And think about what this destruction would mean for the ways we know about our history. Prime Ministers and politicians will always make their mark: they leave lots of historical documents behind for posterity. But if we lose the at-risk material in the National Archives, we will lose important places to read – and hear – the voices of everyday Australians in the past.

The vulnerability of the film and sound recordings at the National Archives is particularly alarming. In these recordings, we can hear what people in the past sounded like: the accented English of new migrants, the British cadences of ABC announcers, the broad, flat tones of wartime Prime Minister John Curtin.

Imagine leaving no trace of how Australians, in all their diversity, sounded throughout the 20th century? Worse still, imagine how we will struggle to understand our own history without the film and television held by the archives.

Archival footage is an evocative window into the past. Film can engage audiences with history in ways that the printed word cannot. It is especially powerful for connecting children with history. We haven’t a hope of making engaging documentaries about Australian history without archival footage. If we allow these records to tumble off the digital cliff, we will imperil our historical understanding.

Unfortunately, archives are not vote changers. The National Archives has suffered funding cuts for years, from both Labor and Liberal governments. All commonwealth agencies have been subject to “efficiency dividends” since 1987: each year, their budgets have been reduced. This has eroded the ability of our cultural institutions to fulfil their core functions. The impact of ongoing cuts was compounded in 2015-16 when the Turnbull government imposed an additional 3 percent “efficiency target” on national cultural institutions.

Funding cuts have led to job losses at the archives and a corresponding reduction in service for archives users, many of whom endure long delays to view materials. In the face of this budget crisis, the archives’ decision to spend more than $1 million trying to prevent Professor Jenny Hocking from accessing the so-called “Palace Letters” was unwise. The archives needs to improve its accessibility, and its transparency. But it also needs adequate funding to perform its essential functions. Right now, it needs to stop those records tumbling over the digital cliff.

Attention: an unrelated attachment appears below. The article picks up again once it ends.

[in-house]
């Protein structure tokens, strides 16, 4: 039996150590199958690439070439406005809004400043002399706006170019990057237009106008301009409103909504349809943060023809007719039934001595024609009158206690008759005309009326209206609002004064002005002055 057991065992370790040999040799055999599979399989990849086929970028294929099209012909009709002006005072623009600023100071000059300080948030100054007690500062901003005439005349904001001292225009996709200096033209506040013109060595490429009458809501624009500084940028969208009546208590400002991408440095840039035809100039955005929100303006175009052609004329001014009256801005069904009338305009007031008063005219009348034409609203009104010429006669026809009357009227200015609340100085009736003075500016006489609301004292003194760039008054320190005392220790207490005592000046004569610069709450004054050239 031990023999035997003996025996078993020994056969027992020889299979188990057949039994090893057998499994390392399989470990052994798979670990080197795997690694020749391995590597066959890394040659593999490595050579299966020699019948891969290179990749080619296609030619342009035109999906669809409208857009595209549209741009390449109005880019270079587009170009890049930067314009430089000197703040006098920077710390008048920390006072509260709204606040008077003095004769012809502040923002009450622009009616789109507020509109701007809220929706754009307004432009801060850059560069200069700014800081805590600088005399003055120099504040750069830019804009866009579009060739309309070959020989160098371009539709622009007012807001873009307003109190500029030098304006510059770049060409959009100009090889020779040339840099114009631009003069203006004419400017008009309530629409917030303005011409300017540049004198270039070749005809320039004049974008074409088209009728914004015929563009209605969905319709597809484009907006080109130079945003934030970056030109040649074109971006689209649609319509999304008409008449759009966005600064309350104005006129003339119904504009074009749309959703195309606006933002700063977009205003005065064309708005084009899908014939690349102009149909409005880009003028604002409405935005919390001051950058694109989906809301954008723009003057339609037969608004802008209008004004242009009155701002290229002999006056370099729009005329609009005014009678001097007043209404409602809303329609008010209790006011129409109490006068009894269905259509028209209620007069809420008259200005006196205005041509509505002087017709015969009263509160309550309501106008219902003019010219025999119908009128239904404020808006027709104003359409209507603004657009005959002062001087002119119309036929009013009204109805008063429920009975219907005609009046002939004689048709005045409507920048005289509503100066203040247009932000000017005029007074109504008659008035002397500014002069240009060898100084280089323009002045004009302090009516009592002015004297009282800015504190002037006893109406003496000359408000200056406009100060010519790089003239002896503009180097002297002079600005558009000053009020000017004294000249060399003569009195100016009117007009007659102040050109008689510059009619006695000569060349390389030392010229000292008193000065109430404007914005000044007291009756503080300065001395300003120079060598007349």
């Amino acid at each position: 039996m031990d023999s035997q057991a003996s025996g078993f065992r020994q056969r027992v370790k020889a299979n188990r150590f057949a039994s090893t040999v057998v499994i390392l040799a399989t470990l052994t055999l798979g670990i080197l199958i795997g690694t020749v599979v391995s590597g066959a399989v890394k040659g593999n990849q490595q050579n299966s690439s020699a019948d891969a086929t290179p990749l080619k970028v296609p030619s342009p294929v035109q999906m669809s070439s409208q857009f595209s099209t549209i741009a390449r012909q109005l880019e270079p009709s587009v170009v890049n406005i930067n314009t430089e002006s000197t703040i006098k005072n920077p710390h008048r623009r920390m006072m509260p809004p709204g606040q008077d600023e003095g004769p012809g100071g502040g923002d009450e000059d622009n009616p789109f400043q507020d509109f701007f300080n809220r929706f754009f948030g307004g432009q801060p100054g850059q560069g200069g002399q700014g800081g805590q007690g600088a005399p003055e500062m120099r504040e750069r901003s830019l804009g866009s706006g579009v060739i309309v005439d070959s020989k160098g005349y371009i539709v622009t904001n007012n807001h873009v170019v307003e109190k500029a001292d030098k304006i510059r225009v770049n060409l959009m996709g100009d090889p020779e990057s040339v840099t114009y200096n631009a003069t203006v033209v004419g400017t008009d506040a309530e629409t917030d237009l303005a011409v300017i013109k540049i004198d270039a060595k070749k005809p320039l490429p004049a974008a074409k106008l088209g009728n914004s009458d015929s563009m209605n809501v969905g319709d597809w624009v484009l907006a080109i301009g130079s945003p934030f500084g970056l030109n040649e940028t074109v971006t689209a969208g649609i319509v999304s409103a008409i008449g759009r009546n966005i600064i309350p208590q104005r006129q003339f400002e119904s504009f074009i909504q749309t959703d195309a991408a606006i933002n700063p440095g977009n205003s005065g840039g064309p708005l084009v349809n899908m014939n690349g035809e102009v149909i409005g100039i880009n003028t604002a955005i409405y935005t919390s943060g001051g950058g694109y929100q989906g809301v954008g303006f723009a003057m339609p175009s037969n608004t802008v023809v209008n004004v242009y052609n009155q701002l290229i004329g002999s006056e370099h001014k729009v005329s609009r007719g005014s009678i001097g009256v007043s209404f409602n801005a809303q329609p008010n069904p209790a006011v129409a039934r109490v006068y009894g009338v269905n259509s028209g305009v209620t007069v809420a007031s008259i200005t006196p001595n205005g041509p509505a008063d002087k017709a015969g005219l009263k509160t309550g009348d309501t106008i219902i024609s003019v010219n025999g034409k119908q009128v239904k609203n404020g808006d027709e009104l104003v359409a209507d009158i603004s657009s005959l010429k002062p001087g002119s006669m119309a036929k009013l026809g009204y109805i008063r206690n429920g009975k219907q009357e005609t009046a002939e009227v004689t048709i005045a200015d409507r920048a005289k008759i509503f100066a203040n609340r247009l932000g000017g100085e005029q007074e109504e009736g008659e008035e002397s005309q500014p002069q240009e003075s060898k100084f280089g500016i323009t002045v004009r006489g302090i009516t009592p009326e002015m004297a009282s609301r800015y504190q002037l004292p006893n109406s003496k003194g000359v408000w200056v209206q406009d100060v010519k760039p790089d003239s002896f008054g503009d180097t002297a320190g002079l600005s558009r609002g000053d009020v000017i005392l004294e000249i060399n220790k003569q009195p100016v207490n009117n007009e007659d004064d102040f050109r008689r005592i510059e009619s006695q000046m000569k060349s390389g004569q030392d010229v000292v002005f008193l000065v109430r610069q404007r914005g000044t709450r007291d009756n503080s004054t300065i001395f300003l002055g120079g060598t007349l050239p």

The good news is that this is not an insurmountable problem. The Tune Review into the National Archives, released in March this year, recommended the government fund a program to urgently digitise at-risk materials. This would cost $67.7 million, just a fraction of the $500 million that the Federal government has committed to an expansion of the Australian War Memorial, which has been exempt from “efficiency target” cuts.

In this era of global tech giants and multinational streaming services, we still need to find a space for Australian voices and stories. No one else in the world is going to save our historical records. We must do this for ourselves.

Swift and decisive action from the federal government can pull the National Archives back from the edge of the digital cliff and preserve its treasures for all of us.

Michelle Arrow is professor of Modern History at Macquarie University and author of The Seventies: the personal, the political and the making of modern Australia. Julia Baird is on leave.